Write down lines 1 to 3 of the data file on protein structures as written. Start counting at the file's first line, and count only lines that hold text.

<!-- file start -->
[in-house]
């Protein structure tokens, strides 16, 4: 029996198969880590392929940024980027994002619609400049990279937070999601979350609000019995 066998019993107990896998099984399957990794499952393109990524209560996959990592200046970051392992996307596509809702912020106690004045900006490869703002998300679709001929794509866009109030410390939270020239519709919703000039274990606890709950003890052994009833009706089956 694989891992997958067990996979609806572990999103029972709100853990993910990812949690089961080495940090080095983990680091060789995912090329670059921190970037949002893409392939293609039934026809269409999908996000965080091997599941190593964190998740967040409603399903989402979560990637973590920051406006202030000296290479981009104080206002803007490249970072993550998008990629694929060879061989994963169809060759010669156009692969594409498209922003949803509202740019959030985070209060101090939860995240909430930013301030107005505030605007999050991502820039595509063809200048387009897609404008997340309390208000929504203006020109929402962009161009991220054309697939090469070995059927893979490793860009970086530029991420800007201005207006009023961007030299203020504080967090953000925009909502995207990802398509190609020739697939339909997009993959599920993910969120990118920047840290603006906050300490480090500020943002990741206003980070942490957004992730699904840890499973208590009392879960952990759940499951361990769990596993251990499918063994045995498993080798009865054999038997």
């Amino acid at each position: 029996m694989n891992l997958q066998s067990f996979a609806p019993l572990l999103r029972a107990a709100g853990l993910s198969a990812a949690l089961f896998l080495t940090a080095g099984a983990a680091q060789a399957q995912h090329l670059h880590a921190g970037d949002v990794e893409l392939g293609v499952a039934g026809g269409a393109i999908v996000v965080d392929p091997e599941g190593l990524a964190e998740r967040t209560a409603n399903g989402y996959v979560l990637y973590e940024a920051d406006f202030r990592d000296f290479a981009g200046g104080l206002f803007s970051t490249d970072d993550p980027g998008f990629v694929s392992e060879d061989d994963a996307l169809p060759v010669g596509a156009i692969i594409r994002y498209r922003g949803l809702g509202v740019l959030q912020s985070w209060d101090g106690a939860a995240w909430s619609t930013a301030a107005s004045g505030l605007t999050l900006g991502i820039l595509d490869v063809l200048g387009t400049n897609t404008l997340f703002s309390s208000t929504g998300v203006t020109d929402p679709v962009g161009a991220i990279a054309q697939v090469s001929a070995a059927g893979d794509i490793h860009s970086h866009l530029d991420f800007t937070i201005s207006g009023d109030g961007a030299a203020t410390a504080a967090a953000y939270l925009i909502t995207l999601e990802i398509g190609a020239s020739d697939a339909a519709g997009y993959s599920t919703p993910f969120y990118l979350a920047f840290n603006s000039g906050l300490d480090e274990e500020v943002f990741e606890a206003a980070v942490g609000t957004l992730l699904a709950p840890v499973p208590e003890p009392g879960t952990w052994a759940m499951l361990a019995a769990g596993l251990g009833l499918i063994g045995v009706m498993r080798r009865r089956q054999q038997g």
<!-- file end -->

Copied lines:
[in-house]
């Protein structure tokens, strides 16, 4: 029996198969880590392929940024980027994002619609400049990279937070999601979350609000019995 066998019993107990896998099984399957990794499952393109990524209560996959990592200046970051392992996307596509809702912020106690004045900006490869703002998300679709001929794509866009109030410390939270020239519709919703000039274990606890709950003890052994009833009706089956 694989891992997958067990996979609806572990999103029972709100853990993910990812949690089961080495940090080095983990680091060789995912090329670059921190970037949002893409392939293609039934026809269409999908996000965080091997599941190593964190998740967040409603399903989402979560990637973590920051406006202030000296290479981009104080206002803007490249970072993550998008990629694929060879061989994963169809060759010669156009692969594409498209922003949803509202740019959030985070209060101090939860995240909430930013301030107005505030605007999050991502820039595509063809200048387009897609404008997340309390208000929504203006020109929402962009161009991220054309697939090469070995059927893979490793860009970086530029991420800007201005207006009023961007030299203020504080967090953000925009909502995207990802398509190609020739697939339909997009993959599920993910969120990118920047840290603006906050300490480090500020943002990741206003980070942490957004992730699904840890499973208590009392879960952990759940499951361990769990596993251990499918063994045995498993080798009865054999038997």
């Amino acid at each position: 029996m694989n891992l997958q066998s067990f996979a609806p019993l572990l999103r029972a107990a709100g853990l993910s198969a990812a949690l089961f896998l080495t940090a080095g099984a983990a680091q060789a399957q995912h090329l670059h880590a921190g970037d949002v990794e893409l392939g293609v499952a039934g026809g269409a393109i999908v996000v965080d392929p091997e599941g190593l990524a964190e998740r967040t209560a409603n399903g989402y996959v979560l990637y973590e940024a920051d406006f202030r990592d000296f290479a981009g200046g104080l206002f803007s970051t490249d970072d993550p980027g998008f990629v694929s392992e060879d061989d994963a996307l169809p060759v010669g596509a156009i692969i594409r994002y498209r922003g949803l809702g509202v740019l959030q912020s985070w209060d101090g106690a939860a995240w909430s619609t930013a301030a107005s004045g505030l605007t999050l900006g991502i820039l595509d490869v063809l200048g387009t400049n897609t404008l997340f703002s309390s208000t929504g998300v203006t020109d929402p679709v962009g161009a991220i990279a054309q697939v090469s001929a070995a059927g893979d794509i490793h860009s970086h866009l530029d991420f800007t937070i201005s207006g009023d109030g961007a030299a203020t410390a504080a967090a953000y939270l925009i909502t995207l999601e990802i398509g190609a020239s020739d697939a339909a519709g997009y993959s599920t919703p993910f969120y990118l979350a920047f840290n603006s000039g906050l300490d480090e274990e500020v943002f990741e606890a206003a980070v942490g609000t957004l992730l699904a709950p840890v499973p208590e003890p009392g879960t952990w052994a759940m499951l361990a019995a769990g596993l251990g009833l499918i063994g045995v009706m498993r080798r009865r089956q054999q038997g």